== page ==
Travel Jobs: US Foreign Service

by Carrie Thompson on November 30, 2006

by Carrie Thompson | November 30th, 2006  

DiplomacyBe a US Foreign Service Officer. It’s another way of avoiding jobs where “closing the deal” is necessary to remaining employed, while still allowing you the freedom to travel. Foreign Service Workers are those dedicated souls who work their hearts out at the US Embassies around the world. In my travels, I’ve only dealt with the embassy in Peru. The person who helped me obtain my emergency passport was incredibly friendly and offered great advice.

Foreign Service jobs are not for the lazy or the faint at heart. If you’re looking for an easy way to travel the world, I would look someplace else. It takes an enormous amount of effort to even get the job. The Department of State is looking for candidates with Liberal Arts or Business degrees, but if you have Slavic, Middle Eastern or Asian language skills, you’re probably ahead of the curve. There are 5 major career tracks to choose from, including: Management Affairs, Consular Affairs, Economic Affairs, Political Affairs and Public Diplomacy. According to the BNA thread, it looks like the Political Affairs section is the most competitive.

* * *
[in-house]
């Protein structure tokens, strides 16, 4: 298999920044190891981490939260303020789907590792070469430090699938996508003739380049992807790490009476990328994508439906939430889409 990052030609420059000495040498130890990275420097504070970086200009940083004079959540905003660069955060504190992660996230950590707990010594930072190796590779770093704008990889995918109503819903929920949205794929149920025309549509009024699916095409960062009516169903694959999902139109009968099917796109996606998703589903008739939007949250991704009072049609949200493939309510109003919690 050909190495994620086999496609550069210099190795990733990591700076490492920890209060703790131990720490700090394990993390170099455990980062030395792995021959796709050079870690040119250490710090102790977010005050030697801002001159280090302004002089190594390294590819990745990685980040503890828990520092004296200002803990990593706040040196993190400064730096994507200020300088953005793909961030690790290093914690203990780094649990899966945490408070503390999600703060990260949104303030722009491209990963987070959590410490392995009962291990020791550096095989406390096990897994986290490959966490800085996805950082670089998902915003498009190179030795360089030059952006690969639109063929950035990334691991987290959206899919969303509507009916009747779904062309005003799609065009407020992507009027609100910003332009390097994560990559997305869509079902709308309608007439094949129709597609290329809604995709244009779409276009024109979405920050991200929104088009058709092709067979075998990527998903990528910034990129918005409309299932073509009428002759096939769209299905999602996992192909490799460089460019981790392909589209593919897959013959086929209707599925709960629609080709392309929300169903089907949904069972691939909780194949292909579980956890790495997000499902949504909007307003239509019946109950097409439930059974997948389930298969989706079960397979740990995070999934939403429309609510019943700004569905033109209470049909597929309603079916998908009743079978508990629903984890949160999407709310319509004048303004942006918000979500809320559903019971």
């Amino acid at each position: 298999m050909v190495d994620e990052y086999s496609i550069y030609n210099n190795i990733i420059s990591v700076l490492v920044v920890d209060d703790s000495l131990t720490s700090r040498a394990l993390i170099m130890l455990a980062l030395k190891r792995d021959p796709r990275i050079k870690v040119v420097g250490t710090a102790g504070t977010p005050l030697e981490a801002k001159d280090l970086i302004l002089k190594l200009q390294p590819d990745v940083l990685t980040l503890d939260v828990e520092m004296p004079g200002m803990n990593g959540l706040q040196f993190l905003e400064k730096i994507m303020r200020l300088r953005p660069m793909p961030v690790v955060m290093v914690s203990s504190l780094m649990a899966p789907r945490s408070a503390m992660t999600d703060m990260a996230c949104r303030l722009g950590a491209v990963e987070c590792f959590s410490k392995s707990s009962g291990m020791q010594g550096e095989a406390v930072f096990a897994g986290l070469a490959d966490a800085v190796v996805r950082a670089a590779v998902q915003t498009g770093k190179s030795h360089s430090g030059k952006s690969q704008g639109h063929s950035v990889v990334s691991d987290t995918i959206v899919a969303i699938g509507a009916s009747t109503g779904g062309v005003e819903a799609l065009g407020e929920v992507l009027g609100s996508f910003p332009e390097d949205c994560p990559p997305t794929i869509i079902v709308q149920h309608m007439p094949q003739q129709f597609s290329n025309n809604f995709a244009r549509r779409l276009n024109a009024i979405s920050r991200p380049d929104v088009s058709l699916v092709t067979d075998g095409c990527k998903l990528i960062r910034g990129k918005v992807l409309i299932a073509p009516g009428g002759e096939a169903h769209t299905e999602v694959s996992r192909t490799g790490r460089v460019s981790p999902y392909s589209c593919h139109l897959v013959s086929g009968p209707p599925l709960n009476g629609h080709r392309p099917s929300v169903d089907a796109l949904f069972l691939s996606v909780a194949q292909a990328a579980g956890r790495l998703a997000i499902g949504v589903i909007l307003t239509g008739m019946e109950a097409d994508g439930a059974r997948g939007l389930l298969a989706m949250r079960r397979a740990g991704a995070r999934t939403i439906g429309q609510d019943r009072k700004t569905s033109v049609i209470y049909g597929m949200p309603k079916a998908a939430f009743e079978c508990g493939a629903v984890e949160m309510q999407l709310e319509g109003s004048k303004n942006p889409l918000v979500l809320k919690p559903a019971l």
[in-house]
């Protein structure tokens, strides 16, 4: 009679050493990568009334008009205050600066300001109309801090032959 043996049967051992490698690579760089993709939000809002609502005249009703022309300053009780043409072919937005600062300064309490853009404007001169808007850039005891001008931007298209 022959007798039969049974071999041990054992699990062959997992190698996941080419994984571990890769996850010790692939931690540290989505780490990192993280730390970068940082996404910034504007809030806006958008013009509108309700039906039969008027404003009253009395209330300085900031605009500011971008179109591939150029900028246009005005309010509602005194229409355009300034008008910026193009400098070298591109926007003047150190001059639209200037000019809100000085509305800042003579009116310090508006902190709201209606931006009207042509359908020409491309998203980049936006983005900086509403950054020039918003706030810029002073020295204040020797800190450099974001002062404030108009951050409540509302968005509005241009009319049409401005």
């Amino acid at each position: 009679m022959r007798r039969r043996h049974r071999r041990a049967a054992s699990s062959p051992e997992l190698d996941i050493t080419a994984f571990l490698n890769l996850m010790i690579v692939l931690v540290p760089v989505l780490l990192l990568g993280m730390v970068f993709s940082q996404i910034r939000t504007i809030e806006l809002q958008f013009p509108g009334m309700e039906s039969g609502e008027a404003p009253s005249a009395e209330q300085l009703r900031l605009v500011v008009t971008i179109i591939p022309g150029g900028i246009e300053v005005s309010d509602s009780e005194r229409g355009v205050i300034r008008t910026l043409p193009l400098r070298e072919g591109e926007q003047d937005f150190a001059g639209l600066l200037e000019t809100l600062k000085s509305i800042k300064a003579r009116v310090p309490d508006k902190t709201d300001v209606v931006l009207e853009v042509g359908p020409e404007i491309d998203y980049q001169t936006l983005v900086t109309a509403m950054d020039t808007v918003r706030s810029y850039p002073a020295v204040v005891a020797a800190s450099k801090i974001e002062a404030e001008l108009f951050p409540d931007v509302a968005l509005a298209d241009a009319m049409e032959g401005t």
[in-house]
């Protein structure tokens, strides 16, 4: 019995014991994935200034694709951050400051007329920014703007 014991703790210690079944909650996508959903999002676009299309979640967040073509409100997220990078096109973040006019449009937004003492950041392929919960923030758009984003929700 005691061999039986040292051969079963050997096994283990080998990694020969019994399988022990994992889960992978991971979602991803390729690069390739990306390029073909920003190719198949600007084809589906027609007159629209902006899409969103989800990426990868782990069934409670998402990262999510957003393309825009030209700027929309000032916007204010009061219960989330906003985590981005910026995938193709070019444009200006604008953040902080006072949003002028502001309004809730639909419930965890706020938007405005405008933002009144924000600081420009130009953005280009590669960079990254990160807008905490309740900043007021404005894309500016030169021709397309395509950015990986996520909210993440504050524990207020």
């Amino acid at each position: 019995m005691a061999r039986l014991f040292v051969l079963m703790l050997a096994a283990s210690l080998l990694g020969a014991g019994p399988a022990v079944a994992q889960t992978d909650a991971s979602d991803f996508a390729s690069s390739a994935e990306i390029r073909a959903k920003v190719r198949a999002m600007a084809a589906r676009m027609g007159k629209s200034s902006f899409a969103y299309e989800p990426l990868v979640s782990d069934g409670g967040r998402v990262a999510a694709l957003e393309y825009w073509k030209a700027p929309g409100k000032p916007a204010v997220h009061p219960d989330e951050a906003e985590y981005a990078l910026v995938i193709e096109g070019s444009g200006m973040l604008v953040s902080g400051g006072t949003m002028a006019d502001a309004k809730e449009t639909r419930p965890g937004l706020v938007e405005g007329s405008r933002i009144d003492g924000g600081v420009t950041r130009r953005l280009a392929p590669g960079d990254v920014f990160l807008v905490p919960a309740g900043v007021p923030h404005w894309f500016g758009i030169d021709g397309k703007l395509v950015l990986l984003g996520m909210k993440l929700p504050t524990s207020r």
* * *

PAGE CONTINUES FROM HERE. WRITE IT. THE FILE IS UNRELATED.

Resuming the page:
There is a survey, Is the Foreign Service Right for You?, available on the Department of State website. It sounds to me like it was written by an army recruiter. By that I mean the questions are really biased, such as “Would I enjoy…Working in an ever changing, challenging and exciting environment?”

The selection process is EXHAUSTIVE, including a day-long written exam, an oral exam and a rigorous background check. Studying for the oral exam seems to be roughly equivalent to studying for the bar to become a licensed attorney. The test is comprehensive and broad in nature. The oral exam is a full day as well. It is comprised of knowledge, skills and abilities questions, as well as management case studies on quantitative analysis and resource management. You must be eligible for Top Secret clearance. That means you have to have a squeaky clean background, which many of us can’t pass (I couldn’t). You then need medical clearance, which reviews medical history and current physical condition.

There is an alternate Diplomacy Fellows Program, which applies to a limited range of candidates. To see if you’re eligible, check here.

The written exam is offered once a year in the spring. As of today, the date doesn’t appear to be listed on the website. If you’re interested, I would start checking the message boards and the website for information on the exam. Keep in mind this is a government job and be sure to dot all of your “i’s” and cross your “t’s”. I was once disqualified from a government job application because I didn’t certify my typing speed. They really are picky.

Check this BootnsAll thread for information on what happened to real people going through the FSO hiring process. (Which was, incidentally, my inspiration for this post.)

For information on the exam and the process, you can check the Yahoo! Group.

You couldn’t get Top Secret Clearance either? Check here for other cool travel jobs.


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